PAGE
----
That’s the question Jim O’Neill poses in his weekly letter, which is sarcastically titled Let’s Worry About Everything.
O’Neill, who is the reason why we say BRICs, argues that last week’s economic and corporate news was “benign” and that the market selloff seemed uncalled for:
Judging by the price action, market participants seem to be increasingly convinced of imminent recessions in Europe and the US as well as a prolonged period of “Japanisation,” in which positive GDP growth struggles to keep ahead of a weaker underlying growth trend.
If this prospect weren’t grim enough, the notion of a “hard landing” in China is back on people’s minds with a number of participants promoting the idea, and many newspapers honing in on challenges in the property markets and financial sector.
Concerns in Europe and the US aren’t news. But it feels like fears about China have come out of nowhere. O’Neill offers a little perspective on the matter:
“…But back in the surreal world of markets, my inbox was full of really gloomy stuff about hard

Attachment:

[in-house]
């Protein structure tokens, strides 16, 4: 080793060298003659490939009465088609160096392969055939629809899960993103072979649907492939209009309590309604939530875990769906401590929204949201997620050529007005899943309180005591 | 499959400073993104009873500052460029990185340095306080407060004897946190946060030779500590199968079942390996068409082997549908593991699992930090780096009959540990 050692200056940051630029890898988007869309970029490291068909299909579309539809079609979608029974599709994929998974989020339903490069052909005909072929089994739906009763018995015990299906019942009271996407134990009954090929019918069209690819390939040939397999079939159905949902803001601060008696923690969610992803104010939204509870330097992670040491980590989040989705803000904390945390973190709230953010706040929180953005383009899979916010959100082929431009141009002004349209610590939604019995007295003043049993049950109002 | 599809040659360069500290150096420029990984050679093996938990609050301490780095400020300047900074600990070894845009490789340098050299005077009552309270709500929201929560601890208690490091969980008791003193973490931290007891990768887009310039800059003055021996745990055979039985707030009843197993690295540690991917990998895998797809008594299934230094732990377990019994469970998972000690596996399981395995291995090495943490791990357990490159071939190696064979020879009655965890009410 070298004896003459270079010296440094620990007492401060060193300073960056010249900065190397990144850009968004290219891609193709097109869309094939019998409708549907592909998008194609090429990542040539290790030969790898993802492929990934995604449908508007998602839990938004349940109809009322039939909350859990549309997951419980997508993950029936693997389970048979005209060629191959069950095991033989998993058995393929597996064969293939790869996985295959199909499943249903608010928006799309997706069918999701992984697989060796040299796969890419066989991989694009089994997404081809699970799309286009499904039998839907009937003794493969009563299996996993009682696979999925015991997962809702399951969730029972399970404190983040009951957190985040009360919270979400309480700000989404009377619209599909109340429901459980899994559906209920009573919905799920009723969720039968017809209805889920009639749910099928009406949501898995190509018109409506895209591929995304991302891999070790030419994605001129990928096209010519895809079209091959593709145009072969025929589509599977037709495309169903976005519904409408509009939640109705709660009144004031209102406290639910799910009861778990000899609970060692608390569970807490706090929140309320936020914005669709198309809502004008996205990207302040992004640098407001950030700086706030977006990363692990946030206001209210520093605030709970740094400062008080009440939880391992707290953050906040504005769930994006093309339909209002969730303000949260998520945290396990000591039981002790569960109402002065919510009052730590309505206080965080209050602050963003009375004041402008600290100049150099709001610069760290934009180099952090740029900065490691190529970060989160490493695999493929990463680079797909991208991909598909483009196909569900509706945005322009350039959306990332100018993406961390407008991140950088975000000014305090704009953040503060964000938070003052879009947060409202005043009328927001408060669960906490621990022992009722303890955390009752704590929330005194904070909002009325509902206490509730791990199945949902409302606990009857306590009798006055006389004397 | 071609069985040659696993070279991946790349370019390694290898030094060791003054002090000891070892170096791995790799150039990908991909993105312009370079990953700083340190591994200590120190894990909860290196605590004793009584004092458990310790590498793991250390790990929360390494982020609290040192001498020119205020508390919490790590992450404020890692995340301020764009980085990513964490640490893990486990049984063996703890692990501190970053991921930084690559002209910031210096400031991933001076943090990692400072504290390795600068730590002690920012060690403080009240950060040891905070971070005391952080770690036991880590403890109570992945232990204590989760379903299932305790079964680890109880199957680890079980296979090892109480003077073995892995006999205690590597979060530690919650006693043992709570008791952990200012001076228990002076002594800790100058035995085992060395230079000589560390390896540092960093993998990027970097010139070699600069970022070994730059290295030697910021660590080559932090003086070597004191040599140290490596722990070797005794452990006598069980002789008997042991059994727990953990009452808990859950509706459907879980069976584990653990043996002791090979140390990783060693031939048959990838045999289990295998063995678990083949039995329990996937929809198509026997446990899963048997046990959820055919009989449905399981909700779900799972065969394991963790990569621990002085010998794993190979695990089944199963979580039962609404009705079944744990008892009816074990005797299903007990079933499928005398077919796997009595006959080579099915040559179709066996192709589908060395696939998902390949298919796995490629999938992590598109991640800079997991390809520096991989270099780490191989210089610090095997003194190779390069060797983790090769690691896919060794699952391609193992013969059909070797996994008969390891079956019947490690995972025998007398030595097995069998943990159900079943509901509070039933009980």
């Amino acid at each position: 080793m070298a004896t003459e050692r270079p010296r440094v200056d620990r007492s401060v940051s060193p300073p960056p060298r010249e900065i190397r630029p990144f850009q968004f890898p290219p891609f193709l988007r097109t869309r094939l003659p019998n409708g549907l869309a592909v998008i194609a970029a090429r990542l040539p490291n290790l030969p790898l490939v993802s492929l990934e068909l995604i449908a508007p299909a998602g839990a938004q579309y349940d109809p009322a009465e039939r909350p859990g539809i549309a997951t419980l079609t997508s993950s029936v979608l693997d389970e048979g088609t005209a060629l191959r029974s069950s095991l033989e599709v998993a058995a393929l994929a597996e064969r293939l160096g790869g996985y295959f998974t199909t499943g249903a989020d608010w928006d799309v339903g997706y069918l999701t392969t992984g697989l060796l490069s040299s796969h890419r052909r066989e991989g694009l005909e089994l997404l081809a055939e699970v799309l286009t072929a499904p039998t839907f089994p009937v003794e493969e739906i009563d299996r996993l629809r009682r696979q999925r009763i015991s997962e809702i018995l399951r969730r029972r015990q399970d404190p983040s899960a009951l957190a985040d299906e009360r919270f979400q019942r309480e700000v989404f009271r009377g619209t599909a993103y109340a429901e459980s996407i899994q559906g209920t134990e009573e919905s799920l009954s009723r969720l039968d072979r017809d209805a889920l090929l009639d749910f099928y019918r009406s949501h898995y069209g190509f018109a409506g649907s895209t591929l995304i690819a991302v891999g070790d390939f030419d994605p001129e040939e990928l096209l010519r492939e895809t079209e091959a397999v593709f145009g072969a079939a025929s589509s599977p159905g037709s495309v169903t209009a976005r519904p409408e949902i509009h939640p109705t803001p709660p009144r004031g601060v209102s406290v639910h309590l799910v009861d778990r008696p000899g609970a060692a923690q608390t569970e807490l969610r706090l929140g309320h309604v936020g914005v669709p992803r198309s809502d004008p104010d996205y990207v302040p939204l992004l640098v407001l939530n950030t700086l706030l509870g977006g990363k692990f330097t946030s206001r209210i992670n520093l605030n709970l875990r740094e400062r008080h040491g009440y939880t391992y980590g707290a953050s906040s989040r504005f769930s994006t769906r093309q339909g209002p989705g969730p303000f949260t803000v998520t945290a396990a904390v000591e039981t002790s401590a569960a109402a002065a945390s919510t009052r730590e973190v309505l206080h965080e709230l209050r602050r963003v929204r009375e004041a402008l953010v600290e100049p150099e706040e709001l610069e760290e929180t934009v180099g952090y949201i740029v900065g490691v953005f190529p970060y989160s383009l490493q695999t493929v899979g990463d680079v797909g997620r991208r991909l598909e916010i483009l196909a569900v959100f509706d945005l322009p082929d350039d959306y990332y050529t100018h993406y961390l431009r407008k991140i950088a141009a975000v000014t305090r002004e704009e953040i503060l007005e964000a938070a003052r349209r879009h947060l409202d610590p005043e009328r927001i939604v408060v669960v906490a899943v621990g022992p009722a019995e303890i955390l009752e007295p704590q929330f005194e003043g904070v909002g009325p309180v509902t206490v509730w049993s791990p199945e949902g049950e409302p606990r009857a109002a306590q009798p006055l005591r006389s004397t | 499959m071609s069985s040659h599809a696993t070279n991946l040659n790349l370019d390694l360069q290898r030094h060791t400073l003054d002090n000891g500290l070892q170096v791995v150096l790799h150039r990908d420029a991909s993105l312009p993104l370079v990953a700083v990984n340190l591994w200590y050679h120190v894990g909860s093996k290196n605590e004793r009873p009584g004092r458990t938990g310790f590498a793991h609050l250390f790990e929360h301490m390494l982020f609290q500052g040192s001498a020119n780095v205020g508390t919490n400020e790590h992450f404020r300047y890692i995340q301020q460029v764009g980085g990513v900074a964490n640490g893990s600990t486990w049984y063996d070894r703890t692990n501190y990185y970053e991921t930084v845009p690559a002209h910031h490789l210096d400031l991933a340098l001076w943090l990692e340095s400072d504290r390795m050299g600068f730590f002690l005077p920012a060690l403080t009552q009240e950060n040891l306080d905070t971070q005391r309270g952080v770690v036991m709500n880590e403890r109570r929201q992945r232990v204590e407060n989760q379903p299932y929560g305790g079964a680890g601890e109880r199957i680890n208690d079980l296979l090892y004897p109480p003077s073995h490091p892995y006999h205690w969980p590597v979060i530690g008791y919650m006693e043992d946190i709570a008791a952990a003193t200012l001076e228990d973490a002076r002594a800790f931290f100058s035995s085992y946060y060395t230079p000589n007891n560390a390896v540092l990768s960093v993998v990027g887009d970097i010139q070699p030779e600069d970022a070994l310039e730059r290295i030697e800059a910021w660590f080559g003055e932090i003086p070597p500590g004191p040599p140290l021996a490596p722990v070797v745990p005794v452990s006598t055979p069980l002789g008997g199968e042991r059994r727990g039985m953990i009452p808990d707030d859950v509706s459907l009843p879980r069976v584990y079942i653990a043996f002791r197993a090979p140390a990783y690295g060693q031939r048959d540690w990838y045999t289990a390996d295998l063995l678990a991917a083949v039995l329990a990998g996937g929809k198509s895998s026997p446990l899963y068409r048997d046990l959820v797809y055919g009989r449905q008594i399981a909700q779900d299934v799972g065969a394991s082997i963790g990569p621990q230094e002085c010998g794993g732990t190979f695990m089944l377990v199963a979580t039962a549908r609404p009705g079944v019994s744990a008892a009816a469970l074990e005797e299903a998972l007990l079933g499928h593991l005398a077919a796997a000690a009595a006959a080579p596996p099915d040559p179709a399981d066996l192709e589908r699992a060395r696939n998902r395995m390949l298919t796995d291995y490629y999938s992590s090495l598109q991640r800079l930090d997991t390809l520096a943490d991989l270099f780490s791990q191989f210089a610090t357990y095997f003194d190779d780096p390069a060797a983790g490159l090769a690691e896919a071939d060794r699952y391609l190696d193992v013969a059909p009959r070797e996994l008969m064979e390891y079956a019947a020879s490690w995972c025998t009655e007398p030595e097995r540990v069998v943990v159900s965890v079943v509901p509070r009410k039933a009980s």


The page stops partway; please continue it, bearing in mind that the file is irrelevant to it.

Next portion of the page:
landings, property collapses, major NPLs and so on. As I said earlier, “what is the matter with everyone?”
It is pretty obvious that you will have some failed property lenders, where a country’s policymakers deliberately choose to stop a strong rise in property prices before it gets out of hand like the US and Europe, as the Chinese have done in the past 2 years. I can’t understand why it therefore translates into a “hard landing”. The Chinese property market has some issues because of deliberate policy. In fact, it is remarkably impressive, and a huge contrast to virtually any evidence I can see from my days in the markets, that a policymaker would choose to prick a property bubble before it gets to the stage that we all know only too well.
China, as I have written about now for nearly a year, has entered a new phase of development where the quality of growth matters more than the pure quantity, and with it, the sustainability of growth. This would suggest that the next 5 years would see an outcome closer to the 7.5 pct average, which the 5 year plan assumes…In the coming weeks, the key in all this will be Chinese inflation, and judging from the chart of agriculture prices that GS’s Yu Song sent me Friday, it is coming down. Once that happens, talk of a hard landing will dissipate”
O’Neill isn’t the only heavy-hitter who emphasises that China’s policymakers are deliberately cooling off the local housing bubble. Morgan Stanley’s Stephen Roach has said this. And so has JP Morgan’s Jing Ulrich.
O’Neill, Roach, and Ulrich all agree that the fear of a Chinese hard landing is ridiculous.